Khin : This sequence annoyed me. Carly won’t co-operate, Lee and Glenn are trying to convince her she’s fine. When Carly decides that she won’t give the gun to Irene, I decided Carly can either shoot her or give her the gun. Since I knew whichever way it happened, the bullet ends up wasted, I chose to teach Carly that sometimes hope runs out. Also, Glenn was irritating – once we had determined that Irene wasn’t going to come with us, we should have left. In a zombie apocalypse, that bullet we used and the efforts we went to, to get that door open, were of better use elsewhere.
Once you have returned to the Drug Store, you can start to take action on a plan to get into the Pharmacy. By moving the desk in the office, Lee gets to talk with Clementine and provide first aid after she hurts herself, helping. You find some items and can assemble a plan of action after heading outside with Doug.
Ellen : This was another weak puzzle section, in my mind. Mainly due to the fact you have to do things in the specific order, although some things aren’t really that time sensitive.
Lee spots his zombified brother, pinned by a downed telephone pole. Lee predicts that he will likely have the keys for the pharmacy on his person and that is good enough to risk going out into the zombies. After creating a distraction through a laborious procedure, you venture out and confront your brother.
Ellen : As mentioned above, this “puzzle” was kinda lame, in my opinion. Particularly acquiring the brick which is clearly in reach of Lee, but the game won’t let you get it until you jump through their hoops…
Heading out to see Lee’s brother is kinda emotional; not hugely as there is little character development, but the sentiment is still there. In short, it is a lengthy Quick Time Event for killing his brother, with a build-your-own-last-respects section. It was kinda cool but goes on a little long, which doesn’t go well for Lee and the zombies across the road. *sighs*
Khin : Lee, just hit your brother in the head instead of slowly hacking at his neck. Ugh, now you’ve drawn attention to yourself, well done.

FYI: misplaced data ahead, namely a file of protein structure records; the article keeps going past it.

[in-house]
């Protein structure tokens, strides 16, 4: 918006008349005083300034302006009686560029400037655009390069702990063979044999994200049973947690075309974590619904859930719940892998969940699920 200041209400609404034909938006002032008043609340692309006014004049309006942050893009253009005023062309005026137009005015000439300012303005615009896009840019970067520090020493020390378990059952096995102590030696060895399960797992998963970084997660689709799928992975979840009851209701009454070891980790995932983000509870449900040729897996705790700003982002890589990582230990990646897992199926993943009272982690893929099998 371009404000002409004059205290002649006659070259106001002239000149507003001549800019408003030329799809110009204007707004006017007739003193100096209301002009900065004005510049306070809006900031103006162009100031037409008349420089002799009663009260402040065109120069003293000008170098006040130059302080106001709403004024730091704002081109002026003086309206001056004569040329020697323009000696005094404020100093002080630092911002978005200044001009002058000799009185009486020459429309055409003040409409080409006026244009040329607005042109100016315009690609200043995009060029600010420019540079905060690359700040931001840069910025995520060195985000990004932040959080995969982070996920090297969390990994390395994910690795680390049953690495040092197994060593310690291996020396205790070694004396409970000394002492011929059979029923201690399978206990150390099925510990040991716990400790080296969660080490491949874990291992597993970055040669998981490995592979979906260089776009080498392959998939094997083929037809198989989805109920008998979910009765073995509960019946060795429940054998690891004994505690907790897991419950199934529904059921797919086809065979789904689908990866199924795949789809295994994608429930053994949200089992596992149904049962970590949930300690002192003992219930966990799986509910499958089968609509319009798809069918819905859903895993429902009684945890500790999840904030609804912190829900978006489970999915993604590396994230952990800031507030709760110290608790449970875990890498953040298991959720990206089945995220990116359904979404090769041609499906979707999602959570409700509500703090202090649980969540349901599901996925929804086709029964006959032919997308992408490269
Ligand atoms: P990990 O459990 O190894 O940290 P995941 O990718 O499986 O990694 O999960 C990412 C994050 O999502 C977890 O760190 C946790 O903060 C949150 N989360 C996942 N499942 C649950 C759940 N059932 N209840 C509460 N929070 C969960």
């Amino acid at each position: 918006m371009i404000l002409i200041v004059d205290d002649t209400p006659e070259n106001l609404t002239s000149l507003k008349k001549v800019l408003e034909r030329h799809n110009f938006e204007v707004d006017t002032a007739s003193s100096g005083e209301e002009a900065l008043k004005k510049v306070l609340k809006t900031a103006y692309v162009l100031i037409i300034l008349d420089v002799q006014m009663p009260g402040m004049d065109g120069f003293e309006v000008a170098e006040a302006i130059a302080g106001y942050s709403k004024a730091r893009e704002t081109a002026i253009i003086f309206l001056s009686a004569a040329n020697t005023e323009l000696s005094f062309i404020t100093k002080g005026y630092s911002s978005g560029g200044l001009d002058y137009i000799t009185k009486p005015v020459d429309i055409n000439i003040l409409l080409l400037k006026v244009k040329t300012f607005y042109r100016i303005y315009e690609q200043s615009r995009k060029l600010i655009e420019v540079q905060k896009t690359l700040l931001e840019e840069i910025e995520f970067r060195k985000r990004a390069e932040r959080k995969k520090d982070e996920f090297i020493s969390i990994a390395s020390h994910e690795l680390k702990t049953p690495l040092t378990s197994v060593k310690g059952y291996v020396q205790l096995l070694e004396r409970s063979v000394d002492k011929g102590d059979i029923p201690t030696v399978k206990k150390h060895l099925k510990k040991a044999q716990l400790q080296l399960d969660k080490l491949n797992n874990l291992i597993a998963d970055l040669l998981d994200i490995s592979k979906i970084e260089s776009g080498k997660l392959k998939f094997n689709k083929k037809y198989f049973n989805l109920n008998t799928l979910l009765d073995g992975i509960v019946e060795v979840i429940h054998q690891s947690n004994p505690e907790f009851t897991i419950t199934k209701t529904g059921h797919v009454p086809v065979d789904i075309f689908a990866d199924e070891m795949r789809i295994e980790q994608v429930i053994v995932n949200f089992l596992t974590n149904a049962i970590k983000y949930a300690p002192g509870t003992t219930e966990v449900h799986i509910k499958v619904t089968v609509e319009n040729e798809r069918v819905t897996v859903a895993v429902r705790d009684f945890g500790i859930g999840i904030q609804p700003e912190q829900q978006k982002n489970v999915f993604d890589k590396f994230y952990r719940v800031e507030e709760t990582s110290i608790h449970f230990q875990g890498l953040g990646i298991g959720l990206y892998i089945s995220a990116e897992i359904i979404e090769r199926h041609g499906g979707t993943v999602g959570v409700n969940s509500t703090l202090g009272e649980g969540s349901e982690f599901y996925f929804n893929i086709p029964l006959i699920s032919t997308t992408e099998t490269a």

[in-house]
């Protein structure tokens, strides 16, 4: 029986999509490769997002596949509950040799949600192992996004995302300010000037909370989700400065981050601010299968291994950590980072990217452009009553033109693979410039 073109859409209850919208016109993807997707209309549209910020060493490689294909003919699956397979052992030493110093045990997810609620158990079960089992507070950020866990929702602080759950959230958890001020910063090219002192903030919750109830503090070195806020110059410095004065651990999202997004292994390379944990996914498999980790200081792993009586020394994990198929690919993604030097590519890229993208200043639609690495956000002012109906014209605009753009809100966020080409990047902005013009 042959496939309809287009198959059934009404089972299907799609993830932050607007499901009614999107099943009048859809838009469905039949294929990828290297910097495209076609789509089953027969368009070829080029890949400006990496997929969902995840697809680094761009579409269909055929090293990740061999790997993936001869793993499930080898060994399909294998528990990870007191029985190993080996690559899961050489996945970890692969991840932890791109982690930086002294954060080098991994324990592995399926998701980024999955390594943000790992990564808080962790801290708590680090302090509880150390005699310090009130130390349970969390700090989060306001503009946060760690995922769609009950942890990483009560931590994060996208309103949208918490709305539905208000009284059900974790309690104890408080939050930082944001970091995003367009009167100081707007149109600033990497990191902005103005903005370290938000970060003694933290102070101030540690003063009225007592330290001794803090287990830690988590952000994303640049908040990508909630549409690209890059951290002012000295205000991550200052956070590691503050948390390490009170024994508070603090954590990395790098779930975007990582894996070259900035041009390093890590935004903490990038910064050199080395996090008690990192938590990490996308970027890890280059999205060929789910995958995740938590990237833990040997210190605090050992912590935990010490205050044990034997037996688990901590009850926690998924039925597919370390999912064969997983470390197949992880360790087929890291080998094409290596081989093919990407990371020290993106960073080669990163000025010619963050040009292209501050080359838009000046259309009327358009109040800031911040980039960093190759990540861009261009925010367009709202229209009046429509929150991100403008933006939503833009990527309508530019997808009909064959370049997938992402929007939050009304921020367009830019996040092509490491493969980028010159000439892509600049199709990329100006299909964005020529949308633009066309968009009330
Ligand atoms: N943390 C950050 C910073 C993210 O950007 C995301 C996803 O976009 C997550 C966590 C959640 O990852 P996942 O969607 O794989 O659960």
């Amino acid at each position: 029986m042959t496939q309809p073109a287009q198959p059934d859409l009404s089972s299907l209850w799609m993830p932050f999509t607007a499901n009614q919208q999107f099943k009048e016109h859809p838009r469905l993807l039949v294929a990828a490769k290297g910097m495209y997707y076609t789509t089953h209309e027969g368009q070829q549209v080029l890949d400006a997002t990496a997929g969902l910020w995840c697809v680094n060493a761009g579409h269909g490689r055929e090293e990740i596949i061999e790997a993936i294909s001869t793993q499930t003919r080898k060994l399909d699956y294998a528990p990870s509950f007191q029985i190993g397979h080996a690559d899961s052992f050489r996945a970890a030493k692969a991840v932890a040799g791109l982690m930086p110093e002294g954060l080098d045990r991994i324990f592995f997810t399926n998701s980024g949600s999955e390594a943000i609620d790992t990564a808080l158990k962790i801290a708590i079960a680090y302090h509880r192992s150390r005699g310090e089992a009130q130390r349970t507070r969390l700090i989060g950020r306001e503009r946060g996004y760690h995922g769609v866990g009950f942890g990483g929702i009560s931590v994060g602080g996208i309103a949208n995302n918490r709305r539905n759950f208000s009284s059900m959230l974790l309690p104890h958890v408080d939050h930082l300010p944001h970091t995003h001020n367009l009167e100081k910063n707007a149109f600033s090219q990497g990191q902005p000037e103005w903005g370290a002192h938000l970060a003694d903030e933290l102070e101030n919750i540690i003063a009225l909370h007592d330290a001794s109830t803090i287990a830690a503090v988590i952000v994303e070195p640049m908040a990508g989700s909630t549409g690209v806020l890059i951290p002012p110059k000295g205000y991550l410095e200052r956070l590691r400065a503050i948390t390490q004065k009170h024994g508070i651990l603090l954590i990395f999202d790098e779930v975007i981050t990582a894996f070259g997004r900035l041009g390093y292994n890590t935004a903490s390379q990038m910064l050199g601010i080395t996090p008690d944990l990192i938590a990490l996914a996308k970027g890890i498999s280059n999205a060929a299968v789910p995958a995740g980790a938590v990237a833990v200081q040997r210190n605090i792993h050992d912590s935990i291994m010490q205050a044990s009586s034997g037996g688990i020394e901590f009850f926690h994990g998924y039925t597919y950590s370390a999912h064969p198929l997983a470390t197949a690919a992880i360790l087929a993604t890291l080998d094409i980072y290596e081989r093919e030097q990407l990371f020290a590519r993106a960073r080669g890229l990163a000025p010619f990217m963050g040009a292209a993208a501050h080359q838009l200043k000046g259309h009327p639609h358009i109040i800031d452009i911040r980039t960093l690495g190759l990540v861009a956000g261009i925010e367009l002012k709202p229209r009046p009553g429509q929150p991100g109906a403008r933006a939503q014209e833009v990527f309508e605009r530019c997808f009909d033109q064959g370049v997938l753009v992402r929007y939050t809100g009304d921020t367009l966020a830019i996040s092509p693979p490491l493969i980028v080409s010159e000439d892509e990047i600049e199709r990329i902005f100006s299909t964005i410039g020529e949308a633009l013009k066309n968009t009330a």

Time flies as you put down your brother, or so they say, and the zombies stop caring about the distraction. Lee manages to get back into the Drug Store with Doug, but the first line of defence is compromised and now they are piling up against the store. Lee explains the situation to Lily and they head to the Pharmacy. They get in and it turns out to be alarmed.
Now, all of the zombies in the immediate area want to get it to the Drug Store.
Ellen : Larry, I am blaming you for this…
Larry gets around to shouting at people, despite it being his fault we even needed to get into the Pharmacy. Kenny actually thinks about other people and rallies everyone to get things sorted: Kenny gets the truck, Glenn gets the fuel, Katya gets the kids together, Lily sorts out her selfish father and Carly, Doug and Lee secure the doors in the meantime. Things get out of hand and Lee has to decide whether to rescue Carly or Doug.
Ellen : This was an interesting choice. The first time around, I saved Carly, so I decided to try rescuing Doug, this time. After actually listening to him and what Carly had to say about him, I felt he could actually be a valuable asset to the group.
Khin : I went for Carly. Although I had spoken to Doug, I didn’t get much of an impression that he’d be any use other than as a door block. Carly, on the other hand, can use a gun. I do appreciate that she can’t put batteries in a radio, but she seems a lot more logical and less likely to fall apart. She could have shot that zombie though.
After making your choice, Clem gets grabbed and Lee has to save her. After succeeding in that, Lee rushes to the door and meets the fist of Larry. Fumbling in a daze, Kenny comes to rescue you and you safely leave the Drug Store.